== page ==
Digital Tradition Mirror

Tomyondr the Twa Corbies (7)

Tomyondr the Twa Corbies (7)
(Peter MacNab)

An Orkney man was on the phone
When he spied twa corbies ootside his home
The tain untae the tuther did say
Lets cut this auld man off the day

Oh in ahint yon auld fell dyke
Someone has dumped a smashed up bike
There's a broken chain and lots o' spokes
And we'll sort them oot in just twa croaks

That line of poles coming frae his hoose
Thats where he gets his electric juice
We'll tak a spoke - drop it on the wire
Nae fuse tae light - ye just retire

And see that other line of poles
That's waur he gets his telephone calls
We'll tak the chain - drop it o'er there
And he'll get nae calls for a month or mair

And when that's done we will be blessed
Wi' a place waur we can build oor nest
Nae electric shocks shootin' up oor legs
Nae chance o' laying hard boiled eggs

This island - it has nae trees
So we nest up poles high in the breeze
I could move doon south - maybe tae Dundee
But I'd miss ma money frae BT.

Copyright Peter MacNab
This version was written by Peter MacNab after hearing a report that due to the
lack of trees in the islands of Orkney, British Telecom (BT) were getting masses
of call outs to repair telephone lines damaged by birds trying to build nests on
the top of telegraph poles. Electricity lines were being damaged in the same


LADY MAISRY lives intill a bower,
She never wore but what she would;
Her gowns were o the silks sae fine,
Her coats stood up wi bolts o gold.

Mony a knight there courted her,
And gentlemen o high degree,
But it was Thomas o Yonderdale
That gaind the love o this ladie.

Now he has hunted her till her bower,
Baith late at night and the mid day,
But when he stole her virgin rose
Nae mair this maid he would come nigh.

But it fell ance upon a time
Thomas her bower he walked by;
There he saw her Lady Maisry,
Nursing her young son on her knee.

`O seal on you, my bonny babe,
And lang may ye my comfort be!
Your father passes by our bower,
And now minds neither you nor me.'

Now when Thomas heard her speak,
The saut tear trinkled frae his ee;
To Lady Maisry's bower he went,
Says, Now I'm come to comfort thee.

`Is this the promise ye did make
Last when I was in your companie?
You said before nine months were gane
Your wedded wife that I should be.'

`If Saturday be a bonny day,
Then, my love, I maun sail the sea;
But if I live for to return,
O then, my love, I'll marry thee.'

`I wish Saturday a stormy day,
High and stormy be the sea,
Ships may not sail, nor boats row,
But gar true Thomas stay with me.'

Saturday was a bonny day,
Fair and leesome blew the wind;
Ships did sail, and boats did row,
Which had true Thomas to unco ground.

He hadna been on unco ground
A month, a month but barely three,
Till he has courted anither maid,
And quite forgotten Lady Maisry.

Ae night as he lay on his bed,
In a dreary dream dreamed he
That Maisry stood by his bedside,
Upbraiding him for 's inconstancie.

He's calld upon his little boy,
Says, Bring me candle, that I see;
And ye maun gang this night, my boy,
Wi a letter to a gay ladie.

`It is my duty you to serve,
And bring you coal and candle-light,
And I would rin your errand, master,
If 'twere to Lady Maisry bright.

`Tho my legs were sair I coudna gang,
Tho the night were dark I coudna see,
Tho I should creep on hands and feet,
I woud gae to Lady Maisry.'

`Win up, win up, my bonny boy,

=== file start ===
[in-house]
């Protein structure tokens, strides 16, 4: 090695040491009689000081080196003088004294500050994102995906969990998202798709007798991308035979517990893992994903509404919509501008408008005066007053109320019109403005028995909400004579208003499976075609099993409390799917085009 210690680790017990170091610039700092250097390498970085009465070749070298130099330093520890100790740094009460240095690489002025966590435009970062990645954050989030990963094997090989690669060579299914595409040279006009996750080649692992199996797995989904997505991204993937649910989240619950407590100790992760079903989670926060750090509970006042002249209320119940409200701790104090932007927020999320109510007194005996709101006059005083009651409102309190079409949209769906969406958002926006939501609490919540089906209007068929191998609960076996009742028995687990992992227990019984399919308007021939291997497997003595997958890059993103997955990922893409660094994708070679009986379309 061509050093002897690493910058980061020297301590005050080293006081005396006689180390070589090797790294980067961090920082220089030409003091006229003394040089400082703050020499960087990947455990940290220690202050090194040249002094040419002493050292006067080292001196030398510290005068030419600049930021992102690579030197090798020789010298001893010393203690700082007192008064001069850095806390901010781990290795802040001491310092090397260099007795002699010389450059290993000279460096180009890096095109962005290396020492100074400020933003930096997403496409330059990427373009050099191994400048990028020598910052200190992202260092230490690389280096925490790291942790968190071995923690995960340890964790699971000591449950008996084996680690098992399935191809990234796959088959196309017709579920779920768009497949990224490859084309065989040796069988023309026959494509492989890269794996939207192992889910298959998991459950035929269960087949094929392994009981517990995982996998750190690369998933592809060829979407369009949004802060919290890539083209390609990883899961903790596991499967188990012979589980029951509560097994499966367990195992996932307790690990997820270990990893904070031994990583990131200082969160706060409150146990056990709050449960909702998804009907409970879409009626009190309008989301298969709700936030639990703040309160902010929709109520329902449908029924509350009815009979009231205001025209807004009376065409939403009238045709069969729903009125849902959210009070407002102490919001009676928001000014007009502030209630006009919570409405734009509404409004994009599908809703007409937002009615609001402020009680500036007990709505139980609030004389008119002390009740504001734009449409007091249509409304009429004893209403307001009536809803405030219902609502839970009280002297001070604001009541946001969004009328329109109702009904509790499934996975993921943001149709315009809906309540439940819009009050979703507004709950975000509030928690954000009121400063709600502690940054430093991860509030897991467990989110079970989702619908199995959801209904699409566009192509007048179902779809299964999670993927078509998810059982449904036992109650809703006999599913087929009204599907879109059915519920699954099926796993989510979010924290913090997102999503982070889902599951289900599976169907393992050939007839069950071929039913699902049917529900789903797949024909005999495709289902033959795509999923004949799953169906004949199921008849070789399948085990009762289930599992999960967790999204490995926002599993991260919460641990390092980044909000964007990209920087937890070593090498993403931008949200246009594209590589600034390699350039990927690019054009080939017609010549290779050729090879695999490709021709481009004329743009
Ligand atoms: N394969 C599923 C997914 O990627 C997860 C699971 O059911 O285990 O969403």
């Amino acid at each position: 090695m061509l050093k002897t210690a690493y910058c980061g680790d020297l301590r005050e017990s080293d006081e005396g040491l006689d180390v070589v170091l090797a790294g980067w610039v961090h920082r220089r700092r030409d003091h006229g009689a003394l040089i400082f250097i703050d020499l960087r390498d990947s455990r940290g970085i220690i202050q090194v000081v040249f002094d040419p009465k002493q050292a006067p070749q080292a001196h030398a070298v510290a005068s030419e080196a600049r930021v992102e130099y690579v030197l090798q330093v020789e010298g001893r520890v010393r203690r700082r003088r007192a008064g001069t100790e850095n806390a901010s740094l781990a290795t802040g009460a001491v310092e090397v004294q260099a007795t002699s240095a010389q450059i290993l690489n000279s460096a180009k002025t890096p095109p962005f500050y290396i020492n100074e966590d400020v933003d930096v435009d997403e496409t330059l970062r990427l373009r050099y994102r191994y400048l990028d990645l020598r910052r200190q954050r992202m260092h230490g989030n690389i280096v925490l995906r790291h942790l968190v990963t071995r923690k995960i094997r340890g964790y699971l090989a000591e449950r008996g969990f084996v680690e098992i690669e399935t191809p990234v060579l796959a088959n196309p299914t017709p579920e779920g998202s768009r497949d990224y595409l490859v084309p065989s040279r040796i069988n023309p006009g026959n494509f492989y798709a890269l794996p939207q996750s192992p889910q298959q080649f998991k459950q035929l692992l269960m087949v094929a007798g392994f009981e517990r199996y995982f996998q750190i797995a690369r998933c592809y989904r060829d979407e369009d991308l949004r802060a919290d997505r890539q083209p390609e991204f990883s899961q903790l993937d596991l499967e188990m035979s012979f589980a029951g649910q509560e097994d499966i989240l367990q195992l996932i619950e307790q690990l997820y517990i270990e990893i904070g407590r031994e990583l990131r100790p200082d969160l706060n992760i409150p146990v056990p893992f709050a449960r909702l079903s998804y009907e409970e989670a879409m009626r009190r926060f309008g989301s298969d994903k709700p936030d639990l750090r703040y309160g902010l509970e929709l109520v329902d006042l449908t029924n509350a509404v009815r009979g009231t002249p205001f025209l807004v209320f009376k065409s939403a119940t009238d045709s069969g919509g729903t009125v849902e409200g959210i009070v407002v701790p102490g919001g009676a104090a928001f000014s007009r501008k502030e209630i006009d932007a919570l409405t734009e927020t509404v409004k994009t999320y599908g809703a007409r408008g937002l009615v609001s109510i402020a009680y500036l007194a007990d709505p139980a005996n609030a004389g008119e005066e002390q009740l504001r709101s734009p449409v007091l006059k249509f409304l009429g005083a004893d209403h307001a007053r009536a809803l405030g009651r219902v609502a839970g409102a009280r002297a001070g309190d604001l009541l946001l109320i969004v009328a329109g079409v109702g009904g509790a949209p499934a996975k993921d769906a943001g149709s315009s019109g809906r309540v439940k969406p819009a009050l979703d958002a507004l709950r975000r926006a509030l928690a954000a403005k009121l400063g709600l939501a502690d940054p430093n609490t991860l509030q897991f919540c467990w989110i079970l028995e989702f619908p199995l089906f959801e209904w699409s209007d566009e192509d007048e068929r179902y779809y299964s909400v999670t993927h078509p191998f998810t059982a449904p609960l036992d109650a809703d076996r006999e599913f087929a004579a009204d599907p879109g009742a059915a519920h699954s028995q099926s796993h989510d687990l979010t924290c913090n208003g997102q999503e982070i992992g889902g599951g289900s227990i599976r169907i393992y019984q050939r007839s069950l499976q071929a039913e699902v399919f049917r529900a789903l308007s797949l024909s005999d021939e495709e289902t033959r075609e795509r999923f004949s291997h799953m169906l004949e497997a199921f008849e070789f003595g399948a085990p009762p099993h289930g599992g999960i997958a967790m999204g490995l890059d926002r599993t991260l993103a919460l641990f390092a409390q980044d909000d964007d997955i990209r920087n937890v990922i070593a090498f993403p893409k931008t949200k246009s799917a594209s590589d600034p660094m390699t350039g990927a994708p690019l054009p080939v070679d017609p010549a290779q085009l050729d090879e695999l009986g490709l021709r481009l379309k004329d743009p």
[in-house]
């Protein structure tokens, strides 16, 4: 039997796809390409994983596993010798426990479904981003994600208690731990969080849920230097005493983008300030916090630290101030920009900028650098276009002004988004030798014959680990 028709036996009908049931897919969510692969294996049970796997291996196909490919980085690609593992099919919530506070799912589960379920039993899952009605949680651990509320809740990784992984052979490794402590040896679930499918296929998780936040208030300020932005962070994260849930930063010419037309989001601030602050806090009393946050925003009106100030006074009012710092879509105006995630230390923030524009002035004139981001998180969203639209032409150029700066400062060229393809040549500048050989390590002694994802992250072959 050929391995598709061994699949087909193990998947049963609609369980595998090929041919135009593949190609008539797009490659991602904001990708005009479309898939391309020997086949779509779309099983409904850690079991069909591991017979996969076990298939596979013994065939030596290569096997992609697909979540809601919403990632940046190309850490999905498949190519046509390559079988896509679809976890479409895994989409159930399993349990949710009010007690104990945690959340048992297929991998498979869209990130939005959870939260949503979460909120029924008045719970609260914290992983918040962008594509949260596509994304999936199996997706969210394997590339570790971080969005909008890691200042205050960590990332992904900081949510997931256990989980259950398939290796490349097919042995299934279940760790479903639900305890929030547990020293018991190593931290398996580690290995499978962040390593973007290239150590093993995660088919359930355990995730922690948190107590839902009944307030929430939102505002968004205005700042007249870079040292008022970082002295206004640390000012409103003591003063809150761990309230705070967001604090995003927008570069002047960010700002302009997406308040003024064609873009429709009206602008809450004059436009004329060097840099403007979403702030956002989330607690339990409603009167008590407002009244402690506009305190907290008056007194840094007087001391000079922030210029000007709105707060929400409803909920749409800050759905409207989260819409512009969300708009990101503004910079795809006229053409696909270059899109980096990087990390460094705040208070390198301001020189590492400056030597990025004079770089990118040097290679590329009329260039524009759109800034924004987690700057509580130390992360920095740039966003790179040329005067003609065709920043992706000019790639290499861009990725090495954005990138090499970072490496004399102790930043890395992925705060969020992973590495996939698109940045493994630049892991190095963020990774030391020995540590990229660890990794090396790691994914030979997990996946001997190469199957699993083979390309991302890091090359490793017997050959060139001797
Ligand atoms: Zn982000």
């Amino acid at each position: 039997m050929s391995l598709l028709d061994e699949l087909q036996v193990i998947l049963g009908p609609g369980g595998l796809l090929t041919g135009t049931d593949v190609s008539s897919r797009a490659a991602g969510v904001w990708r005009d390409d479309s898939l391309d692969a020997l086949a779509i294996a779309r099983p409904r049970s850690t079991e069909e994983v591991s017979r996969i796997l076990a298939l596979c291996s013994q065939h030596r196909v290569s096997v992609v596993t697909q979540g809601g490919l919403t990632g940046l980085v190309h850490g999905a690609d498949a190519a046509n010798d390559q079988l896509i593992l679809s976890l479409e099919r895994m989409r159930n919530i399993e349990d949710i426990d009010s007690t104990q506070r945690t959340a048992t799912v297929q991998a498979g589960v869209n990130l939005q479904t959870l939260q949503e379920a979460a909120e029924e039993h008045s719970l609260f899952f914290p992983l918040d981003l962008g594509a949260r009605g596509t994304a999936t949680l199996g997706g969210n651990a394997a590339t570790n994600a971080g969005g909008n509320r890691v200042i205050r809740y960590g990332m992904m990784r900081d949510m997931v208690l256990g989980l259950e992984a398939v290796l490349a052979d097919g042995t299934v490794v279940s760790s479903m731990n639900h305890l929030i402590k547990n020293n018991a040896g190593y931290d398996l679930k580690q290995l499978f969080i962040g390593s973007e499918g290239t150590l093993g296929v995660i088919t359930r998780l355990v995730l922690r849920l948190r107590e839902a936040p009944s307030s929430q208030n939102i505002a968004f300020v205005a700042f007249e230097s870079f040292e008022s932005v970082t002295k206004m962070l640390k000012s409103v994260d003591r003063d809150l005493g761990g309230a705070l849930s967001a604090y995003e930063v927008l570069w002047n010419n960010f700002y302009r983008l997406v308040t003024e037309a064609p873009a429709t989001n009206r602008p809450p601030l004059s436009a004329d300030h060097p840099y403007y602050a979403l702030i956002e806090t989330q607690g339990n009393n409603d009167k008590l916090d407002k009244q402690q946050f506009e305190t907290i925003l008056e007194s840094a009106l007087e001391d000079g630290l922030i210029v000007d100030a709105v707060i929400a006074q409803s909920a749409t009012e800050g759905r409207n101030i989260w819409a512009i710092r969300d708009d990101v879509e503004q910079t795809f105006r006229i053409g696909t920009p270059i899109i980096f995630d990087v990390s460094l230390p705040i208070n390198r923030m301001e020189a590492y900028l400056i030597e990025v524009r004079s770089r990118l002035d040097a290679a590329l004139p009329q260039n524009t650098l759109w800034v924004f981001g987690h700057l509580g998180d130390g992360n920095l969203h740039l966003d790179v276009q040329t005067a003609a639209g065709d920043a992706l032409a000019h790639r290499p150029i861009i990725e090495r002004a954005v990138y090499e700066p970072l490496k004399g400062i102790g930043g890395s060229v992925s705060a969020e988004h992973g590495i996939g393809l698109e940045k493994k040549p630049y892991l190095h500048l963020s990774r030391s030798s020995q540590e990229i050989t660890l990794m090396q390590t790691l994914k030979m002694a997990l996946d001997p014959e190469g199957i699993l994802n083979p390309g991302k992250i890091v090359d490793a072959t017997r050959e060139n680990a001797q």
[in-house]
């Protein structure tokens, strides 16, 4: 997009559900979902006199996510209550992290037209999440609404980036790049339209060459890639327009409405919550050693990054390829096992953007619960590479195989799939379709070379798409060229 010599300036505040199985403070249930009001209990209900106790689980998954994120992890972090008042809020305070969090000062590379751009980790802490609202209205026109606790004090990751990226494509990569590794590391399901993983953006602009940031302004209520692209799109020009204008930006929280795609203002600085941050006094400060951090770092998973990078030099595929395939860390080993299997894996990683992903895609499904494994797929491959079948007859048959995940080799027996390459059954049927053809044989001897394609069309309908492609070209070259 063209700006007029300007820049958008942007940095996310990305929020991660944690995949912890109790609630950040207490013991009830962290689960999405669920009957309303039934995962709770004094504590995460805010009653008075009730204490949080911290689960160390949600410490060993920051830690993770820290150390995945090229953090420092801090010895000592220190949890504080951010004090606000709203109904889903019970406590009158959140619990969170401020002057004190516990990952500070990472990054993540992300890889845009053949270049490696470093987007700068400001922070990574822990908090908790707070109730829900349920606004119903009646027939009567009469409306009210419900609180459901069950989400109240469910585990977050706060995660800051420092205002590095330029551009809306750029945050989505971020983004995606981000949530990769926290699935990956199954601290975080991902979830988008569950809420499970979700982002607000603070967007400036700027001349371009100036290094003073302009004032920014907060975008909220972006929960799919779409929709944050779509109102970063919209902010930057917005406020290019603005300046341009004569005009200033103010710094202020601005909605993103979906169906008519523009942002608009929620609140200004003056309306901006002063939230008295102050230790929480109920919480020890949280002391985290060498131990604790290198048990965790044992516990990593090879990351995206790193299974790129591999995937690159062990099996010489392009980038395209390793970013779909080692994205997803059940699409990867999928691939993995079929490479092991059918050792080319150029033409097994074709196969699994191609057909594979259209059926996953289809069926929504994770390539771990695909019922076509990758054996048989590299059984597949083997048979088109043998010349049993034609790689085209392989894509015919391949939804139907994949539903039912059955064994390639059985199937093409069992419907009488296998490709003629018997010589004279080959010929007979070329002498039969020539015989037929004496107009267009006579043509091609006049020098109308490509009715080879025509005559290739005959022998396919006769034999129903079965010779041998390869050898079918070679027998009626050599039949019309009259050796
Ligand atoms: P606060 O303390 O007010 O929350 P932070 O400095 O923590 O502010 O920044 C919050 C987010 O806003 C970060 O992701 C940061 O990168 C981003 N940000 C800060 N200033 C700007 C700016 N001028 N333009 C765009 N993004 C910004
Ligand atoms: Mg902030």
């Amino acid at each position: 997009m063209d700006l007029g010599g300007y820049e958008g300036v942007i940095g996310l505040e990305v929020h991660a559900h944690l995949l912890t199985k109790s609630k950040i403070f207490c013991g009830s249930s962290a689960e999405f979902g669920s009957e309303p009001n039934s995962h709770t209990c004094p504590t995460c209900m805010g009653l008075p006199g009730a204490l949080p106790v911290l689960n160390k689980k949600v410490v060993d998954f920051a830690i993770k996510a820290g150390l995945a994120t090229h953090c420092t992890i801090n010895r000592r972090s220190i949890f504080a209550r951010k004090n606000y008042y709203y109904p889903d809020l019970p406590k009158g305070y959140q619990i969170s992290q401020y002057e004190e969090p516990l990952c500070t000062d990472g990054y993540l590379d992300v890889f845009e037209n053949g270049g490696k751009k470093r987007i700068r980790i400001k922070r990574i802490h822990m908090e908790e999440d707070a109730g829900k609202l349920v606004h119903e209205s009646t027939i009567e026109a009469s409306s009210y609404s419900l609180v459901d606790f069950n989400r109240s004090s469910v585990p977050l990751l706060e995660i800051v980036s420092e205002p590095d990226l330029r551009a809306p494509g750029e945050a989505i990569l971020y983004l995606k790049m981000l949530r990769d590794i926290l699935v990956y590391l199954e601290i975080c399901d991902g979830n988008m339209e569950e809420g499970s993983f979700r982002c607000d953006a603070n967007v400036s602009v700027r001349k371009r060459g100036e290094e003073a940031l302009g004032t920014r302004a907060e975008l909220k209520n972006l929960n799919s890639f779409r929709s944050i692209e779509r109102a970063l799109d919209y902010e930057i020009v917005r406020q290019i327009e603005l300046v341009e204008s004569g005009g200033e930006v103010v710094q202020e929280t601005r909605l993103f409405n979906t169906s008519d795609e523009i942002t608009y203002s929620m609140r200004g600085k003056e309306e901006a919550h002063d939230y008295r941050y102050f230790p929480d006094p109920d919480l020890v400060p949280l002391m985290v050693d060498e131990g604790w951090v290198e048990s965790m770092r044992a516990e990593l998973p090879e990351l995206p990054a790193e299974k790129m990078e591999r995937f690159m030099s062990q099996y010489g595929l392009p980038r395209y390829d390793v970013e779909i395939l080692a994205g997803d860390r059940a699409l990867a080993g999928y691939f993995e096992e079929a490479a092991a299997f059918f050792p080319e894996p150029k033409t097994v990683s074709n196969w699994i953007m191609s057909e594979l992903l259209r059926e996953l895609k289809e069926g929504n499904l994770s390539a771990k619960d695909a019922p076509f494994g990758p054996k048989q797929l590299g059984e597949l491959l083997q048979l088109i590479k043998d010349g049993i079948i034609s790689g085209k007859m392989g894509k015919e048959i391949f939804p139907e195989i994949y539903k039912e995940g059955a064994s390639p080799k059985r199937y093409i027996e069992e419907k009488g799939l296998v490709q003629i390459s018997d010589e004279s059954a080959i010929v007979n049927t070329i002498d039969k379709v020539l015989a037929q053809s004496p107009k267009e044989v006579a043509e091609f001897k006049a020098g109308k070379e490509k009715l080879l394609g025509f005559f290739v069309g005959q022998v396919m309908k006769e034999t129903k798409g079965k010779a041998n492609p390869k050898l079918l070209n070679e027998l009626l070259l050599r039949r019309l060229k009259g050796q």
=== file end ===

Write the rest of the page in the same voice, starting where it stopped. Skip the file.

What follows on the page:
And at my bidding for to be;
For ye maun quickly my errand rin,
For it is to Lady Maisry.

`Ye'll bid her dress in the gowns o silk,
Likewise in the coats o cramasie;
Ye'll bid her coma alang wi you,
True Thomas's wedding for to see.

`Ye'll bid her shoe her steed before,
And a' gowd graithing him behind;
On ilka tip o her horse mane,
Twa bonny bells to loudly ring.

`And on the tor o her saddle
A courtly bird to sweetly sing;
Her bridle-reins o silver fine,
And stirrups by her side to hing.'

She dressd her in the finest silk,
Her coats were o the cramasie,
And she's awa to unco land,
True Thomas's wedding for to see.

At ilka tippet o her horse mane,
Twa bonny bells did loudly ring,
And on the tor o her saddle
A courtly bird did sweetly sing.

The bells they rang, the bird he sang,
As they rode in yon pleasant plain;
Then soon she met true Thomas's bride,
Wi a' her maidens and young men.

The bride she garned round about,
`I wonder,' said she, 'who this may be?
It surely is our Scottish queen,
Come here our wedding for to see.'

Out it speaks true Thomas's boy,
`She maunna lift her head sae hie;
But it's true Thomas's first love,
Come here your wedding for to see.'

Then out bespake true Thomas's bride,
I wyte the tear did blind her ee;
If this be Thomas's first true-love,
I'm sair afraid he'll neer hae me.

Then in it came her Lady Maisry,
And aye as she trips in the fleer,
`What is your will, Thomas?' she said,
`This day, ye know, ye calld me here.'

`Come hither by me, ye lily flower,
Come hither and set ye down by me,
For ye're the ane I've call'd upon,
And ye my wedded wife maun be.'

Then in it came true Thomas's bride,
And aye as she trippd on the stane,
`What is your will, Thomas?' she said,
`This day, ye know, ye calld my hame.'

`Ye hae come on hired horseback,
But ye'se gae hame in coach sae free;
For here's the flower into my bower
I mean my wedded wife shall be.'

`O ye will break your lands, Thomas,
And part them in divisions three;
Gie twa o them to your ae brother,
And cause your brother marry me.'

`I winna break my lands,' he said,
`For ony woman that I see;
My brother's a knight o wealth and might,
He'll wed nane but he will for me.'

Child #253
Version from Child from Buchan
filename[ TOMYONDR

Thanks to Mudcat for the Digital Tradition!

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